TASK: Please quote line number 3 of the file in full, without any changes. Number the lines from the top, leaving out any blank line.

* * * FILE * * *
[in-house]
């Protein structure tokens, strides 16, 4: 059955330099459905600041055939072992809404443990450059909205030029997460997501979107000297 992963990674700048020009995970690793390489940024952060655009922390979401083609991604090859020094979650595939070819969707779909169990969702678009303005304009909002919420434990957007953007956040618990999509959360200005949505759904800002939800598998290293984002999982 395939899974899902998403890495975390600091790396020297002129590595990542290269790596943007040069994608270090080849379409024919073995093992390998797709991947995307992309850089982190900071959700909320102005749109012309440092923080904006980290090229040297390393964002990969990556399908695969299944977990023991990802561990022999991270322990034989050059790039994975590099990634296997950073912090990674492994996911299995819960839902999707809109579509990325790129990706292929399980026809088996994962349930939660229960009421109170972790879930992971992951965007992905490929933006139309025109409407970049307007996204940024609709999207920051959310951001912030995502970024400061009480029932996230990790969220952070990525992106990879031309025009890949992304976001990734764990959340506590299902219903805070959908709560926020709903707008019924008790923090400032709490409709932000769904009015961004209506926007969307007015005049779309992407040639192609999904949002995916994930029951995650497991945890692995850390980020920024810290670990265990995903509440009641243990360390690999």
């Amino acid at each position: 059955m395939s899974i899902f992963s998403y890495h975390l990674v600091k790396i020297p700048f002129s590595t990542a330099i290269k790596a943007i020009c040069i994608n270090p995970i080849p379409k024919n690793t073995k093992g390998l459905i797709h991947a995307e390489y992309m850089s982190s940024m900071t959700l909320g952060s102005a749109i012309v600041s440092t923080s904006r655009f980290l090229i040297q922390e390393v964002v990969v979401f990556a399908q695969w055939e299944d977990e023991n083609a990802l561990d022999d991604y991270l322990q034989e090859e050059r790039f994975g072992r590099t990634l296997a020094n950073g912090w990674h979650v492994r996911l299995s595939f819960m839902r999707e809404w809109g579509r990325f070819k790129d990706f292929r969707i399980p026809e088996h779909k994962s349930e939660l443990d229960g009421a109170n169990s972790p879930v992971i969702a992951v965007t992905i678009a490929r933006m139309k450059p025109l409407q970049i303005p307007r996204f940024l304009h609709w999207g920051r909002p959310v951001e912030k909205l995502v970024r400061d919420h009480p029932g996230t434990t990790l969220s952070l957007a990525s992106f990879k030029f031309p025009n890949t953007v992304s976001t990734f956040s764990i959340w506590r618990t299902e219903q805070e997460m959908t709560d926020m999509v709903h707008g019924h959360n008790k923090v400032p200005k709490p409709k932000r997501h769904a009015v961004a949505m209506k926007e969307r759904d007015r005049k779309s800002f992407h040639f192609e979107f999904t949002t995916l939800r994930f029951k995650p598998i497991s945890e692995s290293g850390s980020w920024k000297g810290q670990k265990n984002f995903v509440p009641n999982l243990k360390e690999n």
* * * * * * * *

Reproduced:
């Amino acid at each position: 059955m395939s899974i899902f992963s998403y890495h975390l990674v600091k790396i020297p700048f002129s590595t990542a330099i290269k790596a943007i020009c040069i994608n270090p995970i080849p379409k024919n690793t073995k093992g390998l459905i797709h991947a995307e390489y992309m850089s982190s940024m900071t959700l909320g952060s102005a749109i012309v600041s440092t923080s904006r655009f980290l090229i040297q922390e390393v964002v990969v979401f990556a399908q695969w055939e299944d977990e023991n083609a990802l561990d022999d991604y991270l322990q034989e090859e050059r790039f994975g072992r590099t990634l296997a020094n950073g912090w990674h979650v492994r996911l299995s595939f819960m839902r999707e809404w809109g579509r990325f070819k790129d990706f292929r969707i399980p026809e088996h779909k994962s349930e939660l443990d229960g009421a109170n169990s972790p879930v992971i969702a992951v965007t992905i678009a490929r933006m139309k450059p025109l409407q970049i303005p307007r996204f940024l304009h609709w999207g920051r909002p959310v951001e912030k909205l995502v970024r400061d919420h009480p029932g996230t434990t990790l969220s952070l957007a990525s992106f990879k030029f031309p025009n890949t953007v992304s976001t990734f956040s764990i959340w506590r618990t299902e219903q805070e997460m959908t709560d926020m999509v709903h707008g019924h959360n008790k923090v400032p200005k709490p409709k932000r997501h769904a009015v961004a949505m209506k926007e969307r759904d007015r005049k779309s800002f992407h040639f192609e979107f999904t949002t995916l939800r994930f029951k995650p598998i497991s945890e692995s290293g850390s980020w920024k000297g810290q670990k265990n984002f995903v509440p009641n999982l243990k360390e690999n």